US 3725277 A
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United States Patent ABSTRACT OF THE DISCLOSURE Reaction products of high molecular weight alkylphenols, aldehydes and N,N-dialkyl, hydroxylalkyl or aminoalkyl-alkylene diamines are ashless dispersants for lubricating oils.
5 Claims This application is a division of appliction Ser. No. 523,022, filed Jan. 26, 1966, now US. 3,413,347.
This invention relates to an ashless lubricating oil dispersant. In particularly, this invention relates to the condensation products of an alkylphenol, an aldehyde and a diamine and to improved lubricating oil compositions containing this condensation product.
A large percentage of todays automobiles are used in city stop-and-go driving where the engines do not reach their most efiicient operating temperatures. Large amounts of partial oxidation products are formed and reach the crankcase of the engine by blowing past the piston rings. These partial oxidation products react with oil in the crankcase and lead to the formation of deposits on various operating parts of engines, resulting in sludge and varnish. Other deposits and organic acids result from deterioration of the oil itself. To prevent deposition of these materials on various engine parts, it is necessary to incorporate dispersants in the lubricating oil compositions, thus keeping these polymeric products highly dispersed in a condition unfavorable for deposition on metals.
For the most part the various dispersants which have been used to effectively disperse the precursors of sludges and varnishes are metal organic compounds, particularly those compounds wherein the metal is linked to an organic group through an oxygen atom. These dispersants also neutralize to some extent the organic acids, and thereby help prevent corrosion of the engine parts. How ever, such dispersants have the disadvantage of forming ash deposits in the engine, which deposits lower engine performance by fouling the spark plugs and valves and by contributing to preignition. Therefore, a need exists for a dispersant that effects the removal of sludge and varnish from internal combustion engines, but does not form ash deposits in the engine. The present invention fulfills this need.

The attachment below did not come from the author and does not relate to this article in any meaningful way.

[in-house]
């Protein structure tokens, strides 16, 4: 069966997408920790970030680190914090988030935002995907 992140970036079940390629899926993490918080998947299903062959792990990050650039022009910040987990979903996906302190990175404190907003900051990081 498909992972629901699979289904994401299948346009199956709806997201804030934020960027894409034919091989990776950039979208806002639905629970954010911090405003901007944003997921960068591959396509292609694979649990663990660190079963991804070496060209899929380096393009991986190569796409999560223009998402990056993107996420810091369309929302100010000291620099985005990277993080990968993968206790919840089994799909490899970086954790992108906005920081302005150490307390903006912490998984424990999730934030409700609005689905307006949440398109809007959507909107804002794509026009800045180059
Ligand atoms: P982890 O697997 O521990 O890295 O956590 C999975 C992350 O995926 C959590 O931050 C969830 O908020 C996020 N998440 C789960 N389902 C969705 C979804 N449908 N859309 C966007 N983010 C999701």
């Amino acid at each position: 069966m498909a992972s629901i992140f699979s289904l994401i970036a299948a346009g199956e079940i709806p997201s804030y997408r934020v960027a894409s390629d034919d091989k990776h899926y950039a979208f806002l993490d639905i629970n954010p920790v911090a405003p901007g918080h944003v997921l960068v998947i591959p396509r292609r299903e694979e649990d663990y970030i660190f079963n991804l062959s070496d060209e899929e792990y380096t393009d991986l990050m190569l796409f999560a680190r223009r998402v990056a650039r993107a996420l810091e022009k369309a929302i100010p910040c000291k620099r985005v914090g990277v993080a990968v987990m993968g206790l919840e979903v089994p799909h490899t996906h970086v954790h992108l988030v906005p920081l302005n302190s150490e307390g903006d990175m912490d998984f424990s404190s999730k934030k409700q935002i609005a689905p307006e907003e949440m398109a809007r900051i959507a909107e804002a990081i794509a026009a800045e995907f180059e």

It is an object of this invention to supply ashless dispersants. A further object is to supply ashless dispersants of superior dispersant power by condensing an alkylphenol with an aldehyde and a diamine. A still further object is to supply lubricating oil compositions of high dispersancy.
These and other objects are accomplished by providing a dispersant made by (A) condensing an alkylphenol having the formula:
wherein 'R is an alkyl radical having an average molecular weight of from 550 to 1400, with (B) an aldehyde having the formula:
wherein R is hydrogen or an alkyl radical containing from 1 to 6 carbon atoms, and (C) a diamine compound having the formula:
/E4 HzN-Ra-H (III) wherein R is a divalent alkylene radical containing from 1 to 6 carbon atoms, and R and R are selected from the group consisting of alkyl radicals containing 1 to 6 carbon atoms and radicals having the formula:
V) wherein R is a divalent alkylene radical containing from 1 to 6 carbon atoms and X is selected from the group consisting of the hydroxyl radical and the amine radical.
In a preferred embodiment the aldehyde used in the above condensation reaction is formaldehyde. In a still further preferred embodiment the diamine reactant represented by above Formula III is N,N-dimethyl-1,3-propanediamine.
The alkylphenol reactant represented by Formula I is an alkylphenol wherein the alkyl radical has an average molecular weight of from about 550 to 1400. In a more preferred alkylphenol reactant the alkyl radical has an average molecular weight of from about 800 to 1300, and in the most preferred alkylphenols the alkyl radical has an average molecular weight of from about 900 to 1100.
Alkylphenols suitable for use in'the preparation of the present dispersants are readily prepared by adaptation of methods well known in the art. For example, they may be prepared by the acid catalyzed alkylation of phenol with an olefin. In this method, a small amount of an acid catalyst such as sulfuric or phosphoric acid, or preferably a Lewis acid such as BF -etherate, BF -phenate complex or AlC1 HSO is added to the phenol and the olefin then added to the phenol at temperatures ranging from about 0 up to 200 C. A preferred temperature range for this alkylation is from about 25 to 150 C., and the most preferred range is from about 50 to C. The alkylation is readily carried out at atmospheric pressures, but if higher temperatures are employed the alkylation may be carried out at super atmospheric pressures up to about 1000 p.s.i.g.